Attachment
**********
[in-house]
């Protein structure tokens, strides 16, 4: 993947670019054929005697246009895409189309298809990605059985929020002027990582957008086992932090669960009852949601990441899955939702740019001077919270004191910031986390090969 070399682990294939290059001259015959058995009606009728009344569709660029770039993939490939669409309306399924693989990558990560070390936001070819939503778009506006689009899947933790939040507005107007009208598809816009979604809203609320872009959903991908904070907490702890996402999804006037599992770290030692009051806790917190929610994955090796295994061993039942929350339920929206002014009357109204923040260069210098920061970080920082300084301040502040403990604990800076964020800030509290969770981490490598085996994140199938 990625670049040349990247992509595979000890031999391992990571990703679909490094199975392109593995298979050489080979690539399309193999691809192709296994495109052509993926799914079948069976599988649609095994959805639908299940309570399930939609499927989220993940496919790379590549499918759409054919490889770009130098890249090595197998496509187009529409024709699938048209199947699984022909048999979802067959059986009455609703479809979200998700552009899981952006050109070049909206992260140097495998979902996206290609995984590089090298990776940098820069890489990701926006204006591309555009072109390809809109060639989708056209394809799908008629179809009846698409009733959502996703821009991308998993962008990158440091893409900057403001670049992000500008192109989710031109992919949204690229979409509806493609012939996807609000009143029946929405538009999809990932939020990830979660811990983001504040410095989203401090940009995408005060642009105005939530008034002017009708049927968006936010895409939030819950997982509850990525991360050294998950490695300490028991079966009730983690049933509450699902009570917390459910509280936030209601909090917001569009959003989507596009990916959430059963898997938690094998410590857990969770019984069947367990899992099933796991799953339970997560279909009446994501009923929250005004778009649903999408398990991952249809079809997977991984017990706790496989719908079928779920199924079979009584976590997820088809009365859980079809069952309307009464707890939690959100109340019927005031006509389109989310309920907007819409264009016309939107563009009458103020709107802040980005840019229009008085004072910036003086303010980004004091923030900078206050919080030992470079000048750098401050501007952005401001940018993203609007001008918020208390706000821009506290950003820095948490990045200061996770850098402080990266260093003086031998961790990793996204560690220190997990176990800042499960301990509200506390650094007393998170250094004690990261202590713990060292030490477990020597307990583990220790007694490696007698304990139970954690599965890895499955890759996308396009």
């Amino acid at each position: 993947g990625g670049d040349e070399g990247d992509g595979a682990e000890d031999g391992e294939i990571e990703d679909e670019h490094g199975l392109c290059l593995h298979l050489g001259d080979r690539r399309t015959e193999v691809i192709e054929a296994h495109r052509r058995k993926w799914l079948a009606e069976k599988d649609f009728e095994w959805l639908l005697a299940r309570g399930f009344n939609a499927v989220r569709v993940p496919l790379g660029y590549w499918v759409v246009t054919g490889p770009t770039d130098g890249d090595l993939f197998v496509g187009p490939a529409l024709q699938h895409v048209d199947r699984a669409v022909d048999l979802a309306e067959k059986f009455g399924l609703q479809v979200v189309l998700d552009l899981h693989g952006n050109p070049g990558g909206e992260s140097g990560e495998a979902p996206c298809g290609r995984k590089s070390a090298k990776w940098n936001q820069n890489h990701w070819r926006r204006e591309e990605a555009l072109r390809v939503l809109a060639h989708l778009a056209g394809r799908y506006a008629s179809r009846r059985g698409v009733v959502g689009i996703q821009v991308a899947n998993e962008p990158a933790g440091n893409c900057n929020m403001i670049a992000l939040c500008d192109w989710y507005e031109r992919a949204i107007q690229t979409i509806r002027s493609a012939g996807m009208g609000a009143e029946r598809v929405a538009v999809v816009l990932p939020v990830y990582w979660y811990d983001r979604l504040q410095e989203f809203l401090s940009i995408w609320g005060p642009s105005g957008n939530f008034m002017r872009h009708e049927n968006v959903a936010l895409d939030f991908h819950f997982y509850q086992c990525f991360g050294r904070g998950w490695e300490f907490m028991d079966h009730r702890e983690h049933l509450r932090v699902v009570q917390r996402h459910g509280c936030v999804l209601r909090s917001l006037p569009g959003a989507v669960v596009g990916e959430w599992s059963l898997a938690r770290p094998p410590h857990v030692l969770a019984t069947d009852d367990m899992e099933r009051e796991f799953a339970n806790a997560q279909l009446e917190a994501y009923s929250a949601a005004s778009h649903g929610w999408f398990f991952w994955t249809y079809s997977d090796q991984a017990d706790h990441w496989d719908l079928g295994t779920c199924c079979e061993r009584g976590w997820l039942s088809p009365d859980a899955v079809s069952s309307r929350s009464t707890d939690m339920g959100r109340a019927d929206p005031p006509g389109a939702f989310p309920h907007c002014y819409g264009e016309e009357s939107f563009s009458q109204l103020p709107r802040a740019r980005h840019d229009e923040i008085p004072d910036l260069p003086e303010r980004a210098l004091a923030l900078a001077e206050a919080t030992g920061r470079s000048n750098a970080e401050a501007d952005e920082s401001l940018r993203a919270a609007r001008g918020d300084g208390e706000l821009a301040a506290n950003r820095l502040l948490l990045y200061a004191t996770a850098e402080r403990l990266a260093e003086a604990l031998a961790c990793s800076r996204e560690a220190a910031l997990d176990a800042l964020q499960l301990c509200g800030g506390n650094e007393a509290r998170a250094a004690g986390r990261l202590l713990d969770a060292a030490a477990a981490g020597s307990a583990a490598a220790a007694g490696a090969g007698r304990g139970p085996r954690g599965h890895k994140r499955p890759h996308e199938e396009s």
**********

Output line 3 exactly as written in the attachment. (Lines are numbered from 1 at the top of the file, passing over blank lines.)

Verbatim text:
């Amino acid at each position: 993947g990625g670049d040349e070399g990247d992509g595979a682990e000890d031999g391992e294939i990571e990703d679909e670019h490094g199975l392109c290059l593995h298979l050489g001259d080979r690539r399309t015959e193999v691809i192709e054929a296994h495109r052509r058995k993926w799914l079948a009606e069976k599988d649609f009728e095994w959805l639908l005697a299940r309570g399930f009344n939609a499927v989220r569709v993940p496919l790379g660029y590549w499918v759409v246009t054919g490889p770009t770039d130098g890249d090595l993939f197998v496509g187009p490939a529409l024709q699938h895409v048209d199947r699984a669409v022909d048999l979802a309306e067959k059986f009455g399924l609703q479809v979200v189309l998700d552009l899981h693989g952006n050109p070049g990558g909206e992260s140097g990560e495998a979902p996206c298809g290609r995984k590089s070390a090298k990776w940098n936001q820069n890489h990701w070819r926006r204006e591309e990605a555009l072109r390809v939503l809109a060639h989708l778009a056209g394809r799908y506006a008629s179809r009846r059985g698409v009733v959502g689009i996703q821009v991308a899947n998993e962008p990158a933790g440091n893409c900057n929020m403001i670049a992000l939040c500008d192109w989710y507005e031109r992919a949204i107007q690229t979409i509806r002027s493609a012939g996807m009208g609000a009143e029946r598809v929405a538009v999809v816009l990932p939020v990830y990582w979660y811990d983001r979604l504040q410095e989203f809203l401090s940009i995408w609320g005060p642009s105005g957008n939530f008034m002017r872009h009708e049927n968006v959903a936010l895409d939030f991908h819950f997982y509850q086992c990525f991360g050294r904070g998950w490695e300490f907490m028991d079966h009730r702890e983690h049933l509450r932090v699902v009570q917390r996402h459910g509280c936030v999804l209601r909090s917001l006037p569009g959003a989507v669960v596009g990916e959430w599992s059963l898997a938690r770290p094998p410590h857990v030692l969770a019984t069947d009852d367990m899992e099933r009051e796991f799953a339970n806790a997560q279909l009446e917190a994501y009923s929250a949601a005004s778009h649903g929610w999408f398990f991952w994955t249809y079809s997977d090796q991984a017990d706790h990441w496989d719908l079928g295994t779920c199924c079979e061993r009584g976590w997820l039942s088809p009365d859980a899955v079809s069952s309307r929350s009464t707890d939690m339920g959100r109340a019927d929206p005031p006509g389109a939702f989310p309920h907007c002014y819409g264009e016309e009357s939107f563009s009458q109204l103020p709107r802040a740019r980005h840019d229009e923040i008085p004072d910036l260069p003086e303010r980004a210098l004091a923030l900078a001077e206050a919080t030992g920061r470079s000048n750098a970080e401050a501007d952005e920082s401001l940018r993203a919270a609007r001008g918020d300084g208390e706000l821009a301040a506290n950003r820095l502040l948490l990045y200061a004191t996770a850098e402080r403990l990266a260093e003086a604990l031998a961790c990793s800076r996204e560690a220190a910031l997990d176990a800042l964020q499960l301990c509200g800030g506390n650094e007393a509290r998170a250094a004690g986390r990261l202590l713990d969770a060292a030490a477990a981490g020597s307990a583990a490598a220790a007694g490696a090969g007698r304990g139970p085996r954690g599965h890895k994140r499955p890759h996308e199938e396009s």